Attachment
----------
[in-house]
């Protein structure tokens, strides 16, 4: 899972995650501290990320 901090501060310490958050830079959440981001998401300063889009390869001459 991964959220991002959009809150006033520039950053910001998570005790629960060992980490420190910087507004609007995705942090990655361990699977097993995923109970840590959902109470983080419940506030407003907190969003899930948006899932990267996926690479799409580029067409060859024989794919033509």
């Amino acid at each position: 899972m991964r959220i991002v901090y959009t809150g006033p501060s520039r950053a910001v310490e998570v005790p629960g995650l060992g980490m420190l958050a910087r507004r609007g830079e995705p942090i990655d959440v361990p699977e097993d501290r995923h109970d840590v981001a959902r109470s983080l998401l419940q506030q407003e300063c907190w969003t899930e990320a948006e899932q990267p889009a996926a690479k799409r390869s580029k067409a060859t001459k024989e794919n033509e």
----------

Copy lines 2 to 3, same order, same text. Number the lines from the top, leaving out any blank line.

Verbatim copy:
């Protein structure tokens, strides 16, 4: 899972995650501290990320 901090501060310490958050830079959440981001998401300063889009390869001459 991964959220991002959009809150006033520039950053910001998570005790629960060992980490420190910087507004609007995705942090990655361990699977097993995923109970840590959902109470983080419940506030407003907190969003899930948006899932990267996926690479799409580029067409060859024989794919033509």
């Amino acid at each position: 899972m991964r959220i991002v901090y959009t809150g006033p501060s520039r950053a910001v310490e998570v005790p629960g995650l060992g980490m420190l958050a910087r507004r609007g830079e995705p942090i990655d959440v361990p699977e097993d501290r995923h109970d840590v981001a959902r109470s983080l998401l419940q506030q407003e300063c907190w969003t899930e990320a948006e899932q990267p889009a996926a690479k799409r390869s580029k067409a060859t001459k024989e794919n033509e």